E-commerce Guide

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This guide is for companies looking to either review their existing e-commerce strategy or create an e-commerce proposition from scratch, including practical tips that can be applied to individual aspects of an e-commerce business to maximise results.

It includes a multitude of practical tips that can be applied to individual aspects of an e-commerce business to maximise results.

The report covers the entire customer journey, from when a user arrives on an e-commerce website, to when they have completed a purchase.

It also covers other important topics such as the role of customer acquisition, and how to think about marketplaces and newer channels, as well as fulfilment capabilities such as logistics and warehousing. However, the focus of the report is on what happens when the customer is on the ecommerce site, including how to project-manage, build the site and where to guide the customer when they are on the site.

Contents include ecommerce frameworks, platform selection and integration, PIM and DAM systems, project management, Agile vs. Waterfall, third-party partners, design, operations, payments, personas, personalisation, products, ratings and reviews, propositions, performance, navigation, checkout, marketplaces, acquisition, conversion and D2C ecommerce.

Executive summary

  • Regardless of the channel, many decisions have to be made about the core technology or ‘platform’ that has the right functionality to sell online. The choice is now between the fast-growing cloud-based ecommerce platforms and in-house platforms such as Magento. When choosing a platform, brands must consider ease of integration with other existing systems, such as back-office systems, flexibility and scalability, as the platform must be able to grow with the business.
  • Today, increasing specialism is the standard in ecommerce, both for development and operational requirements as well as strategy, management, technology and ‘business as usual. As a result, the people’s requirements in ecommerce are rapidly changing and becoming very specialised.
  • The notion of ‘digital shelf’ has resulted in a set of best practices for product choice, ranges, product data, how those products are searched and browsed for and how they are displayed on an ecommerce site. Combining the product with a compelling proposition through a mixture of content, convenience and choice are at the heart of a good ecommerce strategy.
  • Understanding the customer persona, the customer journey and the role of personalisation will lead to an optimal choice of ecommerce customer acquisition channel, improved conversion rates and higher average basket sizes. If used well, personas can help put the most valuable types of customers at the heart of an ecommerce strategy. They allow marketing teams to create more compelling, personalised messaging, as well as offer opportunities, to focus digital marketing campaigns on retaining existing customers, or attracting new customers with similar traits and behaviours. However, their successful adoption in a business hinges on buy-in from senior management.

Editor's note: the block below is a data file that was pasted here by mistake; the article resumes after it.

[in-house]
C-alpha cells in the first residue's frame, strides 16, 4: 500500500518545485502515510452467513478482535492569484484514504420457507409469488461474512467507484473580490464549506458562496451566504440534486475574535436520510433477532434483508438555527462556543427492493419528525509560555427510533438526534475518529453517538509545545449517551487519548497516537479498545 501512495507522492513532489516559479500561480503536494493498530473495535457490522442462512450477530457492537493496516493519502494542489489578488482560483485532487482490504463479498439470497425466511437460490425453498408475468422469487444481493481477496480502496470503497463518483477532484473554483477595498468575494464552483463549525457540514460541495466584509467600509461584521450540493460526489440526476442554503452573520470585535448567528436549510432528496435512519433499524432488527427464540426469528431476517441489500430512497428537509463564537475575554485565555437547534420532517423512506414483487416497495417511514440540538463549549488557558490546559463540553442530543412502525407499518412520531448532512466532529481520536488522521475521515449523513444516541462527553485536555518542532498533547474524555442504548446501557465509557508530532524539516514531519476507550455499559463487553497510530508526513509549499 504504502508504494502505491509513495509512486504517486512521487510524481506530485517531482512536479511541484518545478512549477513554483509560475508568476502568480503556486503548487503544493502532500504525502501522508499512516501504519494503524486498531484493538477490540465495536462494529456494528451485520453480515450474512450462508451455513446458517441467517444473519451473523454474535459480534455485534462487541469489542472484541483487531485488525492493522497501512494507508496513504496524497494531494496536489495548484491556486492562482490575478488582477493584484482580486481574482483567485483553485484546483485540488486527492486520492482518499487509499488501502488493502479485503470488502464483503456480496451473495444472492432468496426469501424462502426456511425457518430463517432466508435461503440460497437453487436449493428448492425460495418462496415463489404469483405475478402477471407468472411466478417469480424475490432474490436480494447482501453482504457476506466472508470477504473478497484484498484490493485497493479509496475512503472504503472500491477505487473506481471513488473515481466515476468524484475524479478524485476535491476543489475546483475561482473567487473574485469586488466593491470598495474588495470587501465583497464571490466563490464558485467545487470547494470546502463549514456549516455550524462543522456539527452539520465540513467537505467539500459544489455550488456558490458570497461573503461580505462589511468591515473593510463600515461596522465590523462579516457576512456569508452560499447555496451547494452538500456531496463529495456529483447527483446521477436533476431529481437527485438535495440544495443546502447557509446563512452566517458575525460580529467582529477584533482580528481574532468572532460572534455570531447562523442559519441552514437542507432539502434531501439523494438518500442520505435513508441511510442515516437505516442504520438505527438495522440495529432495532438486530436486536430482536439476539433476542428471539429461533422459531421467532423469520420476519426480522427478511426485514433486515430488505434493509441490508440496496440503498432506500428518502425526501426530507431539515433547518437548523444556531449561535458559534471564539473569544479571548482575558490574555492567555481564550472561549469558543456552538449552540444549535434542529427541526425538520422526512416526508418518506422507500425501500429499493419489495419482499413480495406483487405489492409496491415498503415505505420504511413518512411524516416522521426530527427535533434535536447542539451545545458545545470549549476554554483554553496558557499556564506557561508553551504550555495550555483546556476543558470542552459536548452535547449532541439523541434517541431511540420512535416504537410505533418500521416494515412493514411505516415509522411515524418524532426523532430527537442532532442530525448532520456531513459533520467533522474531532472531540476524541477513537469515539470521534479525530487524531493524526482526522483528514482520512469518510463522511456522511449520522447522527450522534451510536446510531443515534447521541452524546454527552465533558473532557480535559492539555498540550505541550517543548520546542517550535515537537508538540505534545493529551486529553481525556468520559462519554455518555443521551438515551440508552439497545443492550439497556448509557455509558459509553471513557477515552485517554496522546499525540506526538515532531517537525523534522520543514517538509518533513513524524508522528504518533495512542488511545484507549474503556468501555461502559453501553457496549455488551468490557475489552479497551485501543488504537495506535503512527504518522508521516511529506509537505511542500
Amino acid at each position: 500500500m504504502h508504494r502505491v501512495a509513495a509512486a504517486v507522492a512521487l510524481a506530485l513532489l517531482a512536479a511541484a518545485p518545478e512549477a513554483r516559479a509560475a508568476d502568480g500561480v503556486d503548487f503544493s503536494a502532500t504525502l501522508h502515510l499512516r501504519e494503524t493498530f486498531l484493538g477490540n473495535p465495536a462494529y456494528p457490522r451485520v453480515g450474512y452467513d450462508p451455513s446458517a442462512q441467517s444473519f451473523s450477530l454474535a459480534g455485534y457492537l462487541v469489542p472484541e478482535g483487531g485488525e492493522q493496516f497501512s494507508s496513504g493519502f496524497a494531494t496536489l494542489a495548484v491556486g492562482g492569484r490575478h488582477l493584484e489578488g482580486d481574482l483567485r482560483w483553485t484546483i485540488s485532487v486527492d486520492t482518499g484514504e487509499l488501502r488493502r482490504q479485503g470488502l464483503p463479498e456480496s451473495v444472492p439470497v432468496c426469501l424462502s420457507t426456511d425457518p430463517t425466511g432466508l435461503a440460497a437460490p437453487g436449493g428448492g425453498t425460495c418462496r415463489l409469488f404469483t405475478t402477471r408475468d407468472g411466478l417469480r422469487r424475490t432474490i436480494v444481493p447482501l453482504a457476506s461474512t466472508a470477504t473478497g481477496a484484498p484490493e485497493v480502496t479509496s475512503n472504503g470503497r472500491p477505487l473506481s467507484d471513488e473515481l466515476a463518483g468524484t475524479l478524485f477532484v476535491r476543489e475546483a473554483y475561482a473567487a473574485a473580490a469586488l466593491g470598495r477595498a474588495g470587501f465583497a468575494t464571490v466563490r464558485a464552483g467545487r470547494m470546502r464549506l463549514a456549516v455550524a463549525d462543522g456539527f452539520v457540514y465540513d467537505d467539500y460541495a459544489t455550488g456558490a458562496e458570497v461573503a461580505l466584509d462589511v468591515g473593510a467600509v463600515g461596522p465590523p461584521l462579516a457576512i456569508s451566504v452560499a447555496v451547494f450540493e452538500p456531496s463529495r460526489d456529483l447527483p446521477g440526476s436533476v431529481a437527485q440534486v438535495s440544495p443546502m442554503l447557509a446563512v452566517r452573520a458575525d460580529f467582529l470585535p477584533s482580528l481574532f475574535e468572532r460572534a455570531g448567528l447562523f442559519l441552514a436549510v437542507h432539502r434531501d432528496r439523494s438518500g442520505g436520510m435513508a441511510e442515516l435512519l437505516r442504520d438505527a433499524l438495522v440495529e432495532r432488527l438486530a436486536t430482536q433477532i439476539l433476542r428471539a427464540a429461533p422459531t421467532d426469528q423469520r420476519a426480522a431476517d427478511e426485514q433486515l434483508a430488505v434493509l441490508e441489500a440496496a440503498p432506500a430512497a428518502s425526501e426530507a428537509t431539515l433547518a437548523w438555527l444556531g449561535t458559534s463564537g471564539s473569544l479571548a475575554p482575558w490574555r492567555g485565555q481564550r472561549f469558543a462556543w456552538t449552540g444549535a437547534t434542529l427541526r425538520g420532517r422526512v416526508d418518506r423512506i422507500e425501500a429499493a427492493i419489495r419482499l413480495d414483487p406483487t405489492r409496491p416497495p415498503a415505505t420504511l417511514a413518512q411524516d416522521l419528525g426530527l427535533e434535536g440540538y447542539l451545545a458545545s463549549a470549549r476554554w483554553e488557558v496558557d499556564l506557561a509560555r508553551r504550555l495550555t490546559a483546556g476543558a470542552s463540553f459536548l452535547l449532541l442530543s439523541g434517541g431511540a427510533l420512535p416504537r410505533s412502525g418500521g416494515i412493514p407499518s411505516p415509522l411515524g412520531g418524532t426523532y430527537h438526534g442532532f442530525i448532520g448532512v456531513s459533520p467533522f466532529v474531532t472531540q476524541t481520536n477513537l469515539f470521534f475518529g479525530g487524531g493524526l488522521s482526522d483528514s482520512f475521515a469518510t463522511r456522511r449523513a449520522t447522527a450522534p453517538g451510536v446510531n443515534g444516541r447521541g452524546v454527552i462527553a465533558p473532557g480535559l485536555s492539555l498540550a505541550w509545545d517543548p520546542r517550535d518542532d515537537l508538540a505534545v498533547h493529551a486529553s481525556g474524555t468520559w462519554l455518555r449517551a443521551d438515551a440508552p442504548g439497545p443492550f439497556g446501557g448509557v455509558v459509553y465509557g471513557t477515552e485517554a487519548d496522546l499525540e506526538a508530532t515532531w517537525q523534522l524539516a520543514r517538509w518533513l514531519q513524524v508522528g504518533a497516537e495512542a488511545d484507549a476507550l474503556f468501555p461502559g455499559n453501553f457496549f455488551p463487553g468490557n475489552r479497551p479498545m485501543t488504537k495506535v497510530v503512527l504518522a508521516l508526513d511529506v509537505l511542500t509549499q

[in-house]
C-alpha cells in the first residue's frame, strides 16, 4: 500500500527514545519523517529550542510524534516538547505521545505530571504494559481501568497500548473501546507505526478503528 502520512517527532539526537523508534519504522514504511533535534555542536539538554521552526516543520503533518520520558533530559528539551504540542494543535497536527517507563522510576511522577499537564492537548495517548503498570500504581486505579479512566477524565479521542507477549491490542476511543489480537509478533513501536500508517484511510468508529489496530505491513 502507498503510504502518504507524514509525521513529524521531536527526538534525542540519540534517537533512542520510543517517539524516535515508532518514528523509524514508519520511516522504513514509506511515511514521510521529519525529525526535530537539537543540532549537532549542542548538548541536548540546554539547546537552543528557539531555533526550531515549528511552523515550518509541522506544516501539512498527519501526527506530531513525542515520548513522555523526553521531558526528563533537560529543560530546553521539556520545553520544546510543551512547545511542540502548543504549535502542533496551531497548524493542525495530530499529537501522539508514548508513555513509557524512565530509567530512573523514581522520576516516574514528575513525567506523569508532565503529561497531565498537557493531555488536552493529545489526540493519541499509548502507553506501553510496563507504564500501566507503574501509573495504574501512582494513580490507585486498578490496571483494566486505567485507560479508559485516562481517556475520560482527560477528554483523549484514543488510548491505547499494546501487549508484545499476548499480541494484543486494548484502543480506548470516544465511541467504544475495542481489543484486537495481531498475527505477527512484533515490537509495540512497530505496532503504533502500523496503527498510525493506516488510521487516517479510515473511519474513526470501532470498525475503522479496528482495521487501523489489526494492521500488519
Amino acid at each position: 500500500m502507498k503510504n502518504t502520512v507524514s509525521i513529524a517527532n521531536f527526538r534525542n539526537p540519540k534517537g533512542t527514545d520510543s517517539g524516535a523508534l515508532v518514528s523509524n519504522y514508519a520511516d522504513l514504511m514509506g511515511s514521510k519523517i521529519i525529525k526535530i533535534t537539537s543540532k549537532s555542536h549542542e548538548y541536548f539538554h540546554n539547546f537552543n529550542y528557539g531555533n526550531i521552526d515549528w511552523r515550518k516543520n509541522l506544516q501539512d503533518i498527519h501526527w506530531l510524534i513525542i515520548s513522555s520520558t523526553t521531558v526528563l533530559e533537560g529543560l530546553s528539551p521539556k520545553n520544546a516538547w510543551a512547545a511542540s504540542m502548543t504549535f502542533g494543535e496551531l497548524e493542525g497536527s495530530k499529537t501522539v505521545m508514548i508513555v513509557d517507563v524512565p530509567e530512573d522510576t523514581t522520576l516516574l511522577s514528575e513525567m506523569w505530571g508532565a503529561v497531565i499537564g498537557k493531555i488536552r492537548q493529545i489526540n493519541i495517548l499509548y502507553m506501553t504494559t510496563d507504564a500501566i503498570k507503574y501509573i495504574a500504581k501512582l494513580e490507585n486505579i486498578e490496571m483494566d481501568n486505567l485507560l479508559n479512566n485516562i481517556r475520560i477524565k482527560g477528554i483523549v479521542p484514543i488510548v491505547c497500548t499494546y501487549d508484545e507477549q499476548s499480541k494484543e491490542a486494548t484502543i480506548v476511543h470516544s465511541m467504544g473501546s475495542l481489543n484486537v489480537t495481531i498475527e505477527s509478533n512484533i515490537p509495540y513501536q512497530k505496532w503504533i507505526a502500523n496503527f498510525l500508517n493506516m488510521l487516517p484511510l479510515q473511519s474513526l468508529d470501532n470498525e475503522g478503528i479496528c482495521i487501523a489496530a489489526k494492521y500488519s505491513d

• Having the right people to manage ecommerce technology, which is changing rapidly, is paramount to success. An ecommerce project will involve contributions from the ecommerce vendor platform team and external ecommerce partners as well as the customer. Ecommerce businesses must work closely with platform vendors and third-party ecommerce partners for success in ecommerce, and maintain those relationships to remain agile.
  • Ecommerce is about more than just .com, as channels including Amazon, marketplaces such as eBay and social networks offer brands far greater reach to millions of new potential customers. This goes beyond product discovery; both Instagram and Pinterest have been experimenting with their own ecommerce functions. However, as these channels capture nearly all the customer information associated with each transaction, brands will have to weigh up whether pursuing social as a sales channel is worth the trade-off in data.
  • In the next few years, messaging platforms such as WhatsApp and Facebook Messenger will be the next frontier for ecommerce. Facebook is already investing heavily in new payment mechanisms that will let users make purchases in a messaging flow. For an idea of where ecommerce is headed in the world at large, look to China, where there is no need for wallets, cash or credit cards – virtually all transactions happen through smartphones. The market’s most noticeable feature, however, is its blurring of ecommerce and retail lines.
  • Ecommerce has developed a lot over the last 20 years. However, with the exponential growth of smartphones in all markets, ecommerce is really just beginning. Although many people around the world are now online, most of the world’s retail expenditure is not. This is a true ecommerce opportunity.
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